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P67 Roundup Part Two

tacohunter52    -   September 8, 2011
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Closer Look:

ASUS is, at least in my opinion, one of the most respected motherboard manufacturers around. The company produces a wide range of extremely great quality motherboards, with a wide range of naming schemes. ASUS is responsible for the extremely popular Rampage, Maximus, and Crosshair line of motherboards. Today we'll be taking a look at another popular motherboard from ASUS, the SABERTOOTH, which utilizes TUF (The Ultimate Force) components! The ASUS P67 SABERTOOTH is, perhaps, best known for its full body TUF Thermal Armor. This thermal armor keeps the entire motherboard cool, as opposed to just certain key areas. Not only that, but the thermal armor is paired with TUF Thermal Radar. The thermal radar will actively detect temperatures of key areas around the motherboard and automatically adjust fan speeds to insure that these areas are kept cool. Furthermore, the thermal radar will actually calculate ideal fan speeds based on user parameters to keep the board cool and quite. These thermal advancements combined with the board's TUF Engine power design, which consists of DIGI+ VRMs, ESP efficient power switching, and TUF Components, should make this one of the best P67 motherboards available.

The ASUS P67 SABERTOOTH's packaging follows a mostly silver color scheme. Slightly off-centered is the large P67 SABERTOOTH logo and to the right of that is a wing cutout showing an engine. The ASUS logo is located on the packaging's bottom right-hand side, while the TUF logo can be found in the upper left-hand corner. Flipping the box over gives us a lot more detail on some of its main features. These are its TUF Thermal Armor, TUF Thermal Radar, TUF Components, and server grade reliability. The SABERTOOTH's box also had a flap, which upon lifting gives us even more details on the board's key features. This includes its front panel USB 3.0 support, complete USB 3.0 solution, DIGI+ VRMs, and that the board utilizes EFI BIOS as opposed to AMI.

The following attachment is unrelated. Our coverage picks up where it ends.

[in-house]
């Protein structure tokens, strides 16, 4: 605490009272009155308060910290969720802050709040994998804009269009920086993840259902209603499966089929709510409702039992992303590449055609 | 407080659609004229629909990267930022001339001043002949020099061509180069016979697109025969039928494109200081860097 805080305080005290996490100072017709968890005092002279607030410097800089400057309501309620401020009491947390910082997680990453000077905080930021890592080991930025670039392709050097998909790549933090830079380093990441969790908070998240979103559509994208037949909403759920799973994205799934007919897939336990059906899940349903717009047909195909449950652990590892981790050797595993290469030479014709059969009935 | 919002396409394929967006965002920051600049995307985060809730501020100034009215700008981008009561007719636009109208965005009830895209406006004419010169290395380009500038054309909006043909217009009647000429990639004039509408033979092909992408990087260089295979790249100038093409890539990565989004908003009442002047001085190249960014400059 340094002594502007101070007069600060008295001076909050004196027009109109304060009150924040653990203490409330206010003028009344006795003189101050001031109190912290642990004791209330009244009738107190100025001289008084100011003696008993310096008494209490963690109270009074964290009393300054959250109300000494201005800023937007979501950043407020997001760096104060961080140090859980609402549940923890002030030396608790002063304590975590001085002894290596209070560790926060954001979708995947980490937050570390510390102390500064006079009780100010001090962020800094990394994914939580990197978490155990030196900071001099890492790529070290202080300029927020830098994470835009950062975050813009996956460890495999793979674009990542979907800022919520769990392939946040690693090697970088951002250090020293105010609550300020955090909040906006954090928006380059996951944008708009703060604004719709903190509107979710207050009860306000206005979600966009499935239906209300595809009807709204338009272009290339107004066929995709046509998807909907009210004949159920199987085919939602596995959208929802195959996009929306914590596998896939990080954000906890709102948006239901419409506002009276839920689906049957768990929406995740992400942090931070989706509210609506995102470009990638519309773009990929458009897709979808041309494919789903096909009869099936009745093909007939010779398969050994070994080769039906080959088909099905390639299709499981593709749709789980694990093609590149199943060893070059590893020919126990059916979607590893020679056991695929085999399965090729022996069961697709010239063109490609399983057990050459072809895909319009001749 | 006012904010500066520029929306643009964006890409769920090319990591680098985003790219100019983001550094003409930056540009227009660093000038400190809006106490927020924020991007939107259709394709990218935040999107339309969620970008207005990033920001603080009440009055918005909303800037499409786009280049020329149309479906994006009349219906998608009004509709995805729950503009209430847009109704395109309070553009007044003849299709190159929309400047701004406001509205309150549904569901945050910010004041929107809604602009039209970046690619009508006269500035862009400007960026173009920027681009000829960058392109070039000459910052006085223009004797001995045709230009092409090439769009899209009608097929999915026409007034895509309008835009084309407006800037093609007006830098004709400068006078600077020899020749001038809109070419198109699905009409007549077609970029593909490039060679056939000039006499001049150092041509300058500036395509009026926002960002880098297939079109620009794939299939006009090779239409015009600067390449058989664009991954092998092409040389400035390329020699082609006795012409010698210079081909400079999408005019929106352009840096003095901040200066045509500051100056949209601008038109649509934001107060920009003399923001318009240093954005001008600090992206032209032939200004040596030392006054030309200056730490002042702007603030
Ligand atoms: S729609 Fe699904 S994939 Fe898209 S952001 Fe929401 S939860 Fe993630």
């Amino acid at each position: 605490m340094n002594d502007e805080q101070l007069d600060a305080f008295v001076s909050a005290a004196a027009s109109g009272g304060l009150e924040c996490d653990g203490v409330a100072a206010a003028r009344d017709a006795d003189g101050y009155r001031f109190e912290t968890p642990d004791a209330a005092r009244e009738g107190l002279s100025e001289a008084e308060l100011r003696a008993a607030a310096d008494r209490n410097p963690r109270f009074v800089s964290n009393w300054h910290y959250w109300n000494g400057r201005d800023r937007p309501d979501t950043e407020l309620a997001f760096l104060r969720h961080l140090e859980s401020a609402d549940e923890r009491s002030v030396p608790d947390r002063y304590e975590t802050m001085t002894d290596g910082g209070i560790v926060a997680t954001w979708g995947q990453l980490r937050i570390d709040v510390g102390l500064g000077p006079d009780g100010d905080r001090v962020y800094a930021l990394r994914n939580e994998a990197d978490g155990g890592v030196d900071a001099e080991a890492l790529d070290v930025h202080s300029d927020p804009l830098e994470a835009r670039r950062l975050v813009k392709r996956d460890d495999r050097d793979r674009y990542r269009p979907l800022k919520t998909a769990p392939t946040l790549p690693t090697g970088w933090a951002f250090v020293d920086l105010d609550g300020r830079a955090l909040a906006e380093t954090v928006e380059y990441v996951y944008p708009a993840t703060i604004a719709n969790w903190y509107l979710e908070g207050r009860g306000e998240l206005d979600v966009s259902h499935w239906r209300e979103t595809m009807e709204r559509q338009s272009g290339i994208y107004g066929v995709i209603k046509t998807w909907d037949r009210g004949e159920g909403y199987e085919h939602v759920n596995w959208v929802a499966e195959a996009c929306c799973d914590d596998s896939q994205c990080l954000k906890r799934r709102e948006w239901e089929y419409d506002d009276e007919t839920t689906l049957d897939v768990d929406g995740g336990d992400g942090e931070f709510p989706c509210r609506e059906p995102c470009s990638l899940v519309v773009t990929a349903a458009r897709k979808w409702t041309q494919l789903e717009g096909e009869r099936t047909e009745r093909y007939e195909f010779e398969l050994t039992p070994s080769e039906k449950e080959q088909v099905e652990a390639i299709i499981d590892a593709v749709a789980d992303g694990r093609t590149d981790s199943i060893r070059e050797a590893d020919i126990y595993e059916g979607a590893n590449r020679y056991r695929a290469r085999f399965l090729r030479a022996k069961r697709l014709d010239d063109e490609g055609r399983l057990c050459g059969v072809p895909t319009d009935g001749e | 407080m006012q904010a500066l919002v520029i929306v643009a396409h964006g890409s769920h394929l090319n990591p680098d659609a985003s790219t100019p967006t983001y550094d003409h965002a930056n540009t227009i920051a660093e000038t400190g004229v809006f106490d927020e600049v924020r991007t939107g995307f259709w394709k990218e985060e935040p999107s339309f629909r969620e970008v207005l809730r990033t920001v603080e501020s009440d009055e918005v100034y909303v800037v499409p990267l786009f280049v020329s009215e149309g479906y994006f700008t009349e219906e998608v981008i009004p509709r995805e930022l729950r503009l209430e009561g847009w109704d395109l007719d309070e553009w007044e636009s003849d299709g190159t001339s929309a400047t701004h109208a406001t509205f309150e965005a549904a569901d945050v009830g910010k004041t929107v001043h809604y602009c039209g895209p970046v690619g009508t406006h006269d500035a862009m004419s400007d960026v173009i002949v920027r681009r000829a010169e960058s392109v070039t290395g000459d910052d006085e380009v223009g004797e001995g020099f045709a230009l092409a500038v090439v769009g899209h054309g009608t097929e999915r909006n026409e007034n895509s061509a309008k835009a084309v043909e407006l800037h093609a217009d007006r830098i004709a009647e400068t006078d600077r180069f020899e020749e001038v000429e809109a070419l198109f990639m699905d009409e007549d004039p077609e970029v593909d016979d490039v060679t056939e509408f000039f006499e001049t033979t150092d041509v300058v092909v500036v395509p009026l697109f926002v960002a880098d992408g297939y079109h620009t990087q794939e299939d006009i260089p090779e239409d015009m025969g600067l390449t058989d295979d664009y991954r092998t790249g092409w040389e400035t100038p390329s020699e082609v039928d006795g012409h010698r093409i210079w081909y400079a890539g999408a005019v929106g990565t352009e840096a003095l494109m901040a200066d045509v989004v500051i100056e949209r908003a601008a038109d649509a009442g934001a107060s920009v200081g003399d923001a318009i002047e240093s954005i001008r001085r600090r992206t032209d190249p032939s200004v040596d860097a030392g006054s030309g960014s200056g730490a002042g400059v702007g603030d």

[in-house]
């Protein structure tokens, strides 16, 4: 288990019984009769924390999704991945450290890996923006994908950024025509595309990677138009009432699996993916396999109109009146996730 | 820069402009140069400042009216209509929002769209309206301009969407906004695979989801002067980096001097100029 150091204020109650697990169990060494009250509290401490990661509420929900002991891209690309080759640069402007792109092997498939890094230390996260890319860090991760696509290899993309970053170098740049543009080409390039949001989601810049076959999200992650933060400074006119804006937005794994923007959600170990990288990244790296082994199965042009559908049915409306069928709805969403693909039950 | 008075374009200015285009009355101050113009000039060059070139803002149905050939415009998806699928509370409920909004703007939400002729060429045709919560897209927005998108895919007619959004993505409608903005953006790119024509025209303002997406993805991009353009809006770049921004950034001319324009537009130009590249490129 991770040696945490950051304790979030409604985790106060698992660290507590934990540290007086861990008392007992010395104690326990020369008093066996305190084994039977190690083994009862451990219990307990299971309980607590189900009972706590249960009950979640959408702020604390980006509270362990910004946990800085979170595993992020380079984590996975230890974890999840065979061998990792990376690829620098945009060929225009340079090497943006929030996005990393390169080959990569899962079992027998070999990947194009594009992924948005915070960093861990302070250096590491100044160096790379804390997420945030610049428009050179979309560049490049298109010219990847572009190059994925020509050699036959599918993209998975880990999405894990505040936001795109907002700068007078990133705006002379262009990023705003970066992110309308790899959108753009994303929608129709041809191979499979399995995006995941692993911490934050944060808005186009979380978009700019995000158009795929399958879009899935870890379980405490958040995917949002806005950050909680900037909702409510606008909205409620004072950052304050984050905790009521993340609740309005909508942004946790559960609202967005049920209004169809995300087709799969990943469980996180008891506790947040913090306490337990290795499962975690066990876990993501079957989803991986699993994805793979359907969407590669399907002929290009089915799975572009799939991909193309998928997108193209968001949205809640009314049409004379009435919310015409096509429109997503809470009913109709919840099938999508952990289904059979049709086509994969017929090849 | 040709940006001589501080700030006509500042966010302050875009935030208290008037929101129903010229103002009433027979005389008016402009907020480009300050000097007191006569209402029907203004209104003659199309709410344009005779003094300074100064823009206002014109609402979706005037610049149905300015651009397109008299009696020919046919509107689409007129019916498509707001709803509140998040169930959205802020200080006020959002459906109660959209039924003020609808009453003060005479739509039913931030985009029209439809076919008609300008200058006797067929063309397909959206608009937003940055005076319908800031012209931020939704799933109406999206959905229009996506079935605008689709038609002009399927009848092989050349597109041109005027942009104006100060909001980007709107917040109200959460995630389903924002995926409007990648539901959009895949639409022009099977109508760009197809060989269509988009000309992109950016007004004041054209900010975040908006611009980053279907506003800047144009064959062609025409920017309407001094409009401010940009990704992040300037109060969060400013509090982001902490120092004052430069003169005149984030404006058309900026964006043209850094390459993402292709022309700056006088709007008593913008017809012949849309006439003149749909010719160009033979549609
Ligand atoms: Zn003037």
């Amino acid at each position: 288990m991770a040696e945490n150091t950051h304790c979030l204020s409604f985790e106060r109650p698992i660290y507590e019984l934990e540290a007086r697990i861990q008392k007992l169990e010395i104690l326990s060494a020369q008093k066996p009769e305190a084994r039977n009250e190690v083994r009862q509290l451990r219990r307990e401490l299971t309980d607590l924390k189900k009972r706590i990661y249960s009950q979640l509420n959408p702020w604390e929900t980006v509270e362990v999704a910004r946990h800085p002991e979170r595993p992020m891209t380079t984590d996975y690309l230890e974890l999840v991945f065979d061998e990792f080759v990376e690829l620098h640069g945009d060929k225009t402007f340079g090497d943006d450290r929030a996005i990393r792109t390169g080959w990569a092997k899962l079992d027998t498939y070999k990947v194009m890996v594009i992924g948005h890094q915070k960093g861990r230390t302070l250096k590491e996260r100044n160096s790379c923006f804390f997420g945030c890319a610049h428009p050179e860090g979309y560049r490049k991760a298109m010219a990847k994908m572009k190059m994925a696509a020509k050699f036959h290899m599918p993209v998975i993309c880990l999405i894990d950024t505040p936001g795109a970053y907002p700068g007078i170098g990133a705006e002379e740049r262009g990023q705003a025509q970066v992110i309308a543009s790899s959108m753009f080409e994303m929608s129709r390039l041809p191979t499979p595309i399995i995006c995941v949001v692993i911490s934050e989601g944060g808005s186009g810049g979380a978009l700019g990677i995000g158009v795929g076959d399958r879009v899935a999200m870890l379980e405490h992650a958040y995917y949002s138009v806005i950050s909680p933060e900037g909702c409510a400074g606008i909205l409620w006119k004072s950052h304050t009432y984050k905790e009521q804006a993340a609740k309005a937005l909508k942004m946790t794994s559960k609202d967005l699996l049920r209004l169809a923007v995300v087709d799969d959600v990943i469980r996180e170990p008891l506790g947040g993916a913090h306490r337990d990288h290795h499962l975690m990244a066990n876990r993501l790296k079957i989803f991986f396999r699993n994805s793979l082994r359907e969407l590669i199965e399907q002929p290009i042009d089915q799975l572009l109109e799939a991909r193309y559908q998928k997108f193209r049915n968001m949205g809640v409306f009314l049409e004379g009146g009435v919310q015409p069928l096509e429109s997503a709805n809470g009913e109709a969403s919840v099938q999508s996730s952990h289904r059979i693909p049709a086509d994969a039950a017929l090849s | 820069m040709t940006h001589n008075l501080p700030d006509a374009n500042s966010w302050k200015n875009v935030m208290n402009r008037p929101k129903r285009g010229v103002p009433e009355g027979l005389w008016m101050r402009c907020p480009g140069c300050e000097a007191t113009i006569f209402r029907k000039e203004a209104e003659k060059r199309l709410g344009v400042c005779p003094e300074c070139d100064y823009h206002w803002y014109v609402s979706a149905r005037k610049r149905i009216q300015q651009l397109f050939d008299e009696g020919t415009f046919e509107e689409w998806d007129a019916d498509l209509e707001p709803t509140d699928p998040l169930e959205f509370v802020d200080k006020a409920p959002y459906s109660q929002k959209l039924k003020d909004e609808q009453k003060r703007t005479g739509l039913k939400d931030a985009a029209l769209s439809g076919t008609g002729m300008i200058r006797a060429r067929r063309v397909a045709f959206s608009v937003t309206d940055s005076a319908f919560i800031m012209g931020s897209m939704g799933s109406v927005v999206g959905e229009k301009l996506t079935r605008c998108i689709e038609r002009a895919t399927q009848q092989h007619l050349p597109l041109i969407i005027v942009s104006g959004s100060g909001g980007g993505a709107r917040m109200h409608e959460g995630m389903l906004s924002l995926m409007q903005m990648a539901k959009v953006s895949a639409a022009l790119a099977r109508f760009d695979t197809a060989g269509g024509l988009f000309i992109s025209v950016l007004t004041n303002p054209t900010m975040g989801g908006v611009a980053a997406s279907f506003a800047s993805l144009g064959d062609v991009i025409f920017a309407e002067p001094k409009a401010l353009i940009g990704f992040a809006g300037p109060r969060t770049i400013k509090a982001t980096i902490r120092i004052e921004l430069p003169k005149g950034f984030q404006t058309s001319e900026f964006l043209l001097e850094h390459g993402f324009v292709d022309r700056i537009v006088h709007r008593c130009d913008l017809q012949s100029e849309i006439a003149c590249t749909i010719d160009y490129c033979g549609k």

Opening the box shows us that the P67 SABERTOOTH was packaged a bit differently from what we usually see. Instead of the accessories being located on top of the motherboard, the first thing you'll see is the ASUS P67 SABERTOOTH nice and secure with a plastic clamshell covering. Removing the motherboard will then reveal the accessories.

 

As we all know, some motherboards come with very few accessories — the ASUS P67 SABERTOOTH is not one of those motherboards. If anything, the P67 SABERTOOTH is the polar opposite! For starters, as opposed to a single owners manual, you'll receive a total of four pamphlets. These include a user's guide, a certificate of reliability, a manual on the five year warranty, and a "The Ultimate Force" guide. Along with these manuals is a "TUF Inside" decal, two SATA III 6Gb/s cables, two SATA II 3Gb/s cables, a Q-Shield, a Q-Shield connector, an SLI bridge, and four screws for the board's assistant fan.

 

 

 

The most noticeable thing about the ASUS P67 SABERTOOTH is the board's thermal armor, partly because it's so different and partly just because of how cool it is. The SABERTOOTH is a full ATX motherboard and utilizes a ton of features unique to ASUS. These include the board's TUF Thermal Armor, TUF Thermal Radar, TUF Engine Power Design, 8+2 Digital Phase Power Design, TUF Components, ASUS DIGI+ VRM Utility, E.S.P. (Efficient Switching Power Design), Safe & Stable Guardian Angel, ESD Guards, MemOK!, and Anti Surge protection. Not only that, but the board is also equipped with a multitude of other special features that we'll get into later. The SABERTOOTH is also using a brown PCB and a LOTES socket. Flipping the board over reveals that the chipset is nice and secure via screws as opposed to push pins, which is something I always like to see!